Elizabeth Warren’s Plan to Pay for “Medicare for All” Is Not Entirely Realistic

Elizabeth Warren’s plan to finance Medicare is going to play well on the campaign trail, even if (or perhaps because) it’s not entirely realistic.

The candidate released her highly anticipated proposal on Friday along with a pair of detailed cost and revenue estimates from some nicely credentialed policy experts. Previously, Warren had vowed that she wouldn’t sign any heath care bill unless it lowered overall health costs for middle-class families. The new blueprint goes even further. It promises that workers would immediately see their take-home pay rise thanks to single payer, since they would no longer have to contribute to their private insurance premiums and would not be directly subjected to any new taxes.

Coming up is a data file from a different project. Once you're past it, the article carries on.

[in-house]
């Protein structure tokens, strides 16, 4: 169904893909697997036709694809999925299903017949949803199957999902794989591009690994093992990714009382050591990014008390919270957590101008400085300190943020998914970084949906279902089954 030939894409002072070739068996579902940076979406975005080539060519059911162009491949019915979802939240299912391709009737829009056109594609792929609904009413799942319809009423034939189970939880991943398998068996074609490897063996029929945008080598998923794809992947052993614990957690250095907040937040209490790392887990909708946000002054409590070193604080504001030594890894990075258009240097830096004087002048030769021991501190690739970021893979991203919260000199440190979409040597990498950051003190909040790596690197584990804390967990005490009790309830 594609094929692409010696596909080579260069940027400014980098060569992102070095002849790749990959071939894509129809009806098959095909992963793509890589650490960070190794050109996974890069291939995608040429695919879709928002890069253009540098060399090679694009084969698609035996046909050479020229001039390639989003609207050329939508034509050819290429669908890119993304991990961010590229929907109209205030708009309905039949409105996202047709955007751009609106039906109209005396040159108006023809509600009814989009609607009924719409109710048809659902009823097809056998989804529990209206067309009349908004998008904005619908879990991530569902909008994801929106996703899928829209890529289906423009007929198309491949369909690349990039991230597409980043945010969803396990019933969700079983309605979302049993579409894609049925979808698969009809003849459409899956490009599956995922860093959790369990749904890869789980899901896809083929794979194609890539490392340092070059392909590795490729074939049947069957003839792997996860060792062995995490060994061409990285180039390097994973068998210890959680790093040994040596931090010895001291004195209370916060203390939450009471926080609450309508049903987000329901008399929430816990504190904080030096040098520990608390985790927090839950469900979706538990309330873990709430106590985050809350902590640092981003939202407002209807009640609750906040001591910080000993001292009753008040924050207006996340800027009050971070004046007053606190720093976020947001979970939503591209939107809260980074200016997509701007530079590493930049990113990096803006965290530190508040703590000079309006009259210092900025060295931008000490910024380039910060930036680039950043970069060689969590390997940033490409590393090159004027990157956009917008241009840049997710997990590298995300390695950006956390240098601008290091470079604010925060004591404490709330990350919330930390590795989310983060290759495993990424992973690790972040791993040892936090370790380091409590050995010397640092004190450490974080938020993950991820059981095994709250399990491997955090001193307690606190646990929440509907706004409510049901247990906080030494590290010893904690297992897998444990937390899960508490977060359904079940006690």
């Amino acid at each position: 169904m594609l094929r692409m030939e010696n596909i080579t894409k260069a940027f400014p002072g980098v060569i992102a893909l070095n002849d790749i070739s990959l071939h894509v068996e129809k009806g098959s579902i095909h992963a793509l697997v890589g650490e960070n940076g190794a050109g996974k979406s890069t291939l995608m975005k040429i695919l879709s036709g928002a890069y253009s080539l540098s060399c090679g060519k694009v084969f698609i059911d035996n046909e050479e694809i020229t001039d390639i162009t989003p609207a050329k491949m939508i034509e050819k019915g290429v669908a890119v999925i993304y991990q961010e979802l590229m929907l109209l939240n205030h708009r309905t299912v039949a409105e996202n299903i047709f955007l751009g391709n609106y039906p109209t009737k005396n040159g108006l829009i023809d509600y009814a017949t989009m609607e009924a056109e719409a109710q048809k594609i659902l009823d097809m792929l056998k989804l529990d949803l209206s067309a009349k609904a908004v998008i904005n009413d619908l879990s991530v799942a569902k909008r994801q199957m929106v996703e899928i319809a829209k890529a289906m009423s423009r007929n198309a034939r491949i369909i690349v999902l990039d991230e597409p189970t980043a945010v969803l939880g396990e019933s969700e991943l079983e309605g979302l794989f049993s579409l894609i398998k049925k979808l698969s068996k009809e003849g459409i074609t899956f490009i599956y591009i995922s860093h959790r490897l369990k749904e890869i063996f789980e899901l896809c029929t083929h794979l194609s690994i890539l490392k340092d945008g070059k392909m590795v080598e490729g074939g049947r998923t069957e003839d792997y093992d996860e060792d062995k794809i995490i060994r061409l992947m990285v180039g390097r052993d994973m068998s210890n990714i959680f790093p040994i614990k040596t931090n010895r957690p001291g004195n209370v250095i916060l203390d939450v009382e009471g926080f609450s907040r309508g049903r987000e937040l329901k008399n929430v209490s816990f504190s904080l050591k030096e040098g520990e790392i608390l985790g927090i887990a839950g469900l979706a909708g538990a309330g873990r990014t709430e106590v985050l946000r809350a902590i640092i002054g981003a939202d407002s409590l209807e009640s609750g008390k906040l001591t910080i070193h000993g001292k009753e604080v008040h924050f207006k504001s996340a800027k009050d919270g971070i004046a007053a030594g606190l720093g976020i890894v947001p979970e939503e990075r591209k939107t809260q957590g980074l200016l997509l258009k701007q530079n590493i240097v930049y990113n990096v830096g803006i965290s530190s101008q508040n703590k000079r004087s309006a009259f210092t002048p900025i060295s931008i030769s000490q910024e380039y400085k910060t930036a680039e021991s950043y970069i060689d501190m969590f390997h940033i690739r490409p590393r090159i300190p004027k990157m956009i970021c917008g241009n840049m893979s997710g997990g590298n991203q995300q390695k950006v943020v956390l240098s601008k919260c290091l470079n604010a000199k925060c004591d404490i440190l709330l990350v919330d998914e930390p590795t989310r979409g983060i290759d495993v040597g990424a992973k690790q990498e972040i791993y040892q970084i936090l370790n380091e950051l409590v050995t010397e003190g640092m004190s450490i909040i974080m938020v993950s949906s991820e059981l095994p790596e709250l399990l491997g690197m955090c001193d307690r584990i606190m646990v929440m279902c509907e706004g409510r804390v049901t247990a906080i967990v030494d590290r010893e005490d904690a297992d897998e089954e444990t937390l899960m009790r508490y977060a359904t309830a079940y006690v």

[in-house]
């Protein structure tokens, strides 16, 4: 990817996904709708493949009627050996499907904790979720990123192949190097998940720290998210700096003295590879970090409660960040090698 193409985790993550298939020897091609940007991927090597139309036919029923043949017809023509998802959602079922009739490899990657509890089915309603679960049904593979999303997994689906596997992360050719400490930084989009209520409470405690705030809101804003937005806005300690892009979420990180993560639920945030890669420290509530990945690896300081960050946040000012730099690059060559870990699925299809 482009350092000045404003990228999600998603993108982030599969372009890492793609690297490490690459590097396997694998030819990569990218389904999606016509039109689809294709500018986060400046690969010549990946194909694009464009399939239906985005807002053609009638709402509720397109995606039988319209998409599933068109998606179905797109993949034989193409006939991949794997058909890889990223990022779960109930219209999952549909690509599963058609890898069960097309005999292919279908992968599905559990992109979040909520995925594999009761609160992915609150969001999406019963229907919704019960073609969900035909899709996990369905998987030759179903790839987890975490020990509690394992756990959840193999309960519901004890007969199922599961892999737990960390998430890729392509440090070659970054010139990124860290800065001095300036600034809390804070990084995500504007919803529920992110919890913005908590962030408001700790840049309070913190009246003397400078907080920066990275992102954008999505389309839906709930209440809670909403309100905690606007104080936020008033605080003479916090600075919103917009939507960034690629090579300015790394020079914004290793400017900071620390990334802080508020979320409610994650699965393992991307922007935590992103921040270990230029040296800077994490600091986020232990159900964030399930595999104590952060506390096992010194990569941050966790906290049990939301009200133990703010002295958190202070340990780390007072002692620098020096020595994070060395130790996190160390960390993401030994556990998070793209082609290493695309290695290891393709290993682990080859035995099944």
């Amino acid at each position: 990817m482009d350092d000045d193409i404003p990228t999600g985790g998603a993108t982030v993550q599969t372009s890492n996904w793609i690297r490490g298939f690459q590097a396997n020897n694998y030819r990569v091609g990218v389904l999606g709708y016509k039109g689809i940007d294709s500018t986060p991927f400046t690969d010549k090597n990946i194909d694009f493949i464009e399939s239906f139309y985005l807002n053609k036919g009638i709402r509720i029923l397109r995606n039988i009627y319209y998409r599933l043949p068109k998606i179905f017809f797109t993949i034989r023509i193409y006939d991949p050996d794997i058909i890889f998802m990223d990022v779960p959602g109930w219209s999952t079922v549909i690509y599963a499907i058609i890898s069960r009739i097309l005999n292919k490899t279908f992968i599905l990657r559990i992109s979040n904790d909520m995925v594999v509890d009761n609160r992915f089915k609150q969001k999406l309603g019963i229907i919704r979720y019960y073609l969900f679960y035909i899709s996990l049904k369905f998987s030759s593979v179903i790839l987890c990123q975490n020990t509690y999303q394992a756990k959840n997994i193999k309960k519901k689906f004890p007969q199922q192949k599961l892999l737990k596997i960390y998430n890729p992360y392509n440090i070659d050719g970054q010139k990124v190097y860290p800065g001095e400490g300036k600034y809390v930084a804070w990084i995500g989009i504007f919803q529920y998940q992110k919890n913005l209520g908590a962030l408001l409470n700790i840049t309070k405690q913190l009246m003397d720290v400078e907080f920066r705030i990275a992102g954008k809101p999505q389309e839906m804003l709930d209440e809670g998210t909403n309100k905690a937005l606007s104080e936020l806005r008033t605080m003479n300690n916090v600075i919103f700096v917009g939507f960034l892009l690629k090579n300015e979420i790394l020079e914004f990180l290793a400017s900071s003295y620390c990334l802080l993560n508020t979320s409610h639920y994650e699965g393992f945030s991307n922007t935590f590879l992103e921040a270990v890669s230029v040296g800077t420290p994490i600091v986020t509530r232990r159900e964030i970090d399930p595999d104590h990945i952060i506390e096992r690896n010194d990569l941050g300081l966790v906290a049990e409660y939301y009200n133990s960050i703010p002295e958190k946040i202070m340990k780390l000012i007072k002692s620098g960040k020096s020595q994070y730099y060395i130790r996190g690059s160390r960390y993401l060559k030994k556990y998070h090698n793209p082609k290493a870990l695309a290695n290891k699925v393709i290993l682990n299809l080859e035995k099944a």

This, it seems, is going to be the campaign’s new talking point: “Medicare for All” won’t increase your taxes, but it will give you a raise! And that’s a great pitch. But to arrive there, Warren relies on some ambitious assumptions about the government’s ability to control health care costs and raise tax revenue that, while hard to disprove, might not be entirely plausible.


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